What lessons about craft did you learn from this project?

A couple of things. I have never been a TV person, not even a radio person, but to make this successful I had to report as if I were. I had to report in a traditional print-reporter manner to get material for the written story for The Atlantic, but I also had to essentially give ABC News a portfolio of all of the pieces of the story, which they could then draw on to choose the best victim stories, and to decide where to go for their best shot to make a good video story. So what we gave ABC News was not a story written by me, but a portfolio: sound files, complete transcripts, all the medical literature, and a long story memo. Out of that, they generated their video stories, and then out of their video, generated a written story.

When I say I had to report in two different ways, I mean that I had to get what I needed for my own story, but also had to attend to the mechanics: I had to make sure I had good sound files and good transcripts, and make sure I was writing a good memo that was not a story in itself, but a description about where their story might go. The lesson I learned out of this wasn’t really about excellence in writing, or even excellence in story organization, but rather understanding how many different things you have to do to make a story into a multi-platform piece. So many reporters are asked to do that now: Editors ask, “Do you have a slide show?” Or, “Could you have video?” Or, “Is there some other point of entry you can offer?” It gave me a taste of what that feels like.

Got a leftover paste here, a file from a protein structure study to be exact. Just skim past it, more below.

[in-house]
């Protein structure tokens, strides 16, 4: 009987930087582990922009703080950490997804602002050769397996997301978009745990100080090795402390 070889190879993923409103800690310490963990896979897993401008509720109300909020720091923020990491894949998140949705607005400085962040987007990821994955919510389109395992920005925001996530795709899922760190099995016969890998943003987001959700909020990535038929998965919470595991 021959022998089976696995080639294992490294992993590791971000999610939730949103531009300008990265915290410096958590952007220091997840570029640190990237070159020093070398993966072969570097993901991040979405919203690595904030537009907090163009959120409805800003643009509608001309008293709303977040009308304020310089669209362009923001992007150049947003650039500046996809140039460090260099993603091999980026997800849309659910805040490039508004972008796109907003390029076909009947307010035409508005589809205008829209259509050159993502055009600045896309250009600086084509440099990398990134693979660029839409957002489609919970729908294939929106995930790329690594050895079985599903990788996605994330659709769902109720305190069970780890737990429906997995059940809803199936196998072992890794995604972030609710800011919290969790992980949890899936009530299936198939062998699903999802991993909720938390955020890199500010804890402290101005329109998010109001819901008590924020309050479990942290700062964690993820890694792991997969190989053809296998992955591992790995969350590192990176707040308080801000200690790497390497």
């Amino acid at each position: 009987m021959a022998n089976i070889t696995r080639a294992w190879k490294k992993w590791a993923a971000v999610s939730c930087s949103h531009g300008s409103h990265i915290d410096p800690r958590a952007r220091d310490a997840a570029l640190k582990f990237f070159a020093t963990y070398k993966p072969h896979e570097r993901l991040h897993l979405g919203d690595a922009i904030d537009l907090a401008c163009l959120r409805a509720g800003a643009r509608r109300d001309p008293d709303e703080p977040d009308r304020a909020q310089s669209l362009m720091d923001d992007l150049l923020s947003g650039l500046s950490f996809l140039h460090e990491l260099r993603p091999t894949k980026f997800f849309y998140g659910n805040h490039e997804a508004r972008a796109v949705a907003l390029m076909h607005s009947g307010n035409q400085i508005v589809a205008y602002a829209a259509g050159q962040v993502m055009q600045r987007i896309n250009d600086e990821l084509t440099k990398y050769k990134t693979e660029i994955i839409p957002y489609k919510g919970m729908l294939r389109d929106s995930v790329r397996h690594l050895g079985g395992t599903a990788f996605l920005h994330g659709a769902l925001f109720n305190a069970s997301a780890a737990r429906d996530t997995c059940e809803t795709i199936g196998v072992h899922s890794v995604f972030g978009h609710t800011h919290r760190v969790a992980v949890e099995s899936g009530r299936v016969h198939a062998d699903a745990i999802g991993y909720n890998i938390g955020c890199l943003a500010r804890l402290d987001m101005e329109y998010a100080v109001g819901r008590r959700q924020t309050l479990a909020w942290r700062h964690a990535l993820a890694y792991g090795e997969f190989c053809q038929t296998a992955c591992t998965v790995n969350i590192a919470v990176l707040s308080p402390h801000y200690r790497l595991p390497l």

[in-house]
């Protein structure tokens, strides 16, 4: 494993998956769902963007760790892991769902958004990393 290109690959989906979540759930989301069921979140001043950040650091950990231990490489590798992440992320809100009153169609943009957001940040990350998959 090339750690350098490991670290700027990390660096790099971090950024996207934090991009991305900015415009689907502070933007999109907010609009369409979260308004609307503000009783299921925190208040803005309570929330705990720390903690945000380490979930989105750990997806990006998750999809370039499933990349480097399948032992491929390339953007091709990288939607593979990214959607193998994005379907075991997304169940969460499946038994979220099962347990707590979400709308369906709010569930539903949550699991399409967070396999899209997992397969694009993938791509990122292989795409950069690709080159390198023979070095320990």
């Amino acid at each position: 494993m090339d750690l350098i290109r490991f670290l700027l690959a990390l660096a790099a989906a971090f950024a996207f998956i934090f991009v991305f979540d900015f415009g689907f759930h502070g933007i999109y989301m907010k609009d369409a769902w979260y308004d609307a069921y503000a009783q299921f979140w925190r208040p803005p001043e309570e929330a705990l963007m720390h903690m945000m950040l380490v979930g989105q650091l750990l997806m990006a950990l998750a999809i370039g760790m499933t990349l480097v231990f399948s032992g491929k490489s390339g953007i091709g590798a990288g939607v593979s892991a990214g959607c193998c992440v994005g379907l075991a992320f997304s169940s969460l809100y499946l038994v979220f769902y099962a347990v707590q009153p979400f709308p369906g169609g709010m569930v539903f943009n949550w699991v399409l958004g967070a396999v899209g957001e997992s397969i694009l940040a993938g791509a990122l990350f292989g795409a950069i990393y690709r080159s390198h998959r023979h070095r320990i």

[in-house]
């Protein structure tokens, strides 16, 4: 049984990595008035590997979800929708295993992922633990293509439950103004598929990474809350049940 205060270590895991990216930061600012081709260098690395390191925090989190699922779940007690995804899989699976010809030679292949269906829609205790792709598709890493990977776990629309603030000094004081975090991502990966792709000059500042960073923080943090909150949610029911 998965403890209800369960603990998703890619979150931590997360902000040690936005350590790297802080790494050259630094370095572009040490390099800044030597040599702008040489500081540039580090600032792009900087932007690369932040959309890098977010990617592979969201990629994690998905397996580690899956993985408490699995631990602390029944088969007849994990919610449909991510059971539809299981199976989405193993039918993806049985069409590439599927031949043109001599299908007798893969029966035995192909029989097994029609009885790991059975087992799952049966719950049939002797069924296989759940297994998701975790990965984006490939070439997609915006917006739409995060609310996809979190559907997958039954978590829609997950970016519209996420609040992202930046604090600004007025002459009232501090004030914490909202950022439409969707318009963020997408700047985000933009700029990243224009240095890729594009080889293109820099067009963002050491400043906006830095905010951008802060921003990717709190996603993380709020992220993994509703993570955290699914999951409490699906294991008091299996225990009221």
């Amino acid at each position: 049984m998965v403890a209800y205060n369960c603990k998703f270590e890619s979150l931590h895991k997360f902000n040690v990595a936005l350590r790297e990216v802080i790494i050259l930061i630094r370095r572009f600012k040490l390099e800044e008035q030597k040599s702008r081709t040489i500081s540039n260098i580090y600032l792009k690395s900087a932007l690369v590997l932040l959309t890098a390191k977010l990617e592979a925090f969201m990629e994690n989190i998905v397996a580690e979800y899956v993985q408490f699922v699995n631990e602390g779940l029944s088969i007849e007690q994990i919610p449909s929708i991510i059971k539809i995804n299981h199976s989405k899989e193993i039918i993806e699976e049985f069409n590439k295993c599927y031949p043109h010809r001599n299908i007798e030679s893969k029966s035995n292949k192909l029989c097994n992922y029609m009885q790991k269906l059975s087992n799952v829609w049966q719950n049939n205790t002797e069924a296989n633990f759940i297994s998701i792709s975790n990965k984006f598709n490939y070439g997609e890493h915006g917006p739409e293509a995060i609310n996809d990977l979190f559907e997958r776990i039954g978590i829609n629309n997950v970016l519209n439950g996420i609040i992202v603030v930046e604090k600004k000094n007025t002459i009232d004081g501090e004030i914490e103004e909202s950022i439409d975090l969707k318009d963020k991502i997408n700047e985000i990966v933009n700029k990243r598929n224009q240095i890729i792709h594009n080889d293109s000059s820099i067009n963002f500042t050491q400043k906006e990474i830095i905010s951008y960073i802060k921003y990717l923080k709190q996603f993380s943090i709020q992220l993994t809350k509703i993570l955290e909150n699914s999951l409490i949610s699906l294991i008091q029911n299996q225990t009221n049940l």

What did that feel like?

It’s a lot of work.

Do you think you’ll do another project like this again? And if so, would you do anything differently?

Actually, we’ve been working on another project together since shortly after this package was published: another deep-dive, big-think magazine piece, which may or may not have a multi-media component. This one has also required a lot of up-front work, so I’m once again grateful to FERN for being willing to invest that pitch-research funding.

What’s next for you?

Like a lot of writers (I think), I did an end-of-year assessment of what I published in 2012, and wasn’t thrilled with what I saw; I’d paid the bills, for sure, but aside from the FERN package there wasn’t too much I was proud of. So my 2013 goal is to focus on projects that will be bigger than, and different from, what I’ve done before. As part of that, I’m polishing a proposal for my next book, which will look at the twin histories of antibiotic development and modern agriculture—but I’m hoping this next FERN project will be a big achievement in the coming year as well.


A glimpse behind the scenes:


Jeanne Erdmann
Jeanne Erdmann Carl Erdmann

TON cofounder and editor-at-large Jeanne Erdmann is an award-winning freelance health-and-science writer based in Missouri. Her writing has been published in Nature Medicine, Nature, Women’s Health, Discover, The Washington Post, Slate, Aeon, and elsewhere. She is on the board of the Association of Health Care Journalists. Follow her on Twitter @jeanne_erdmann.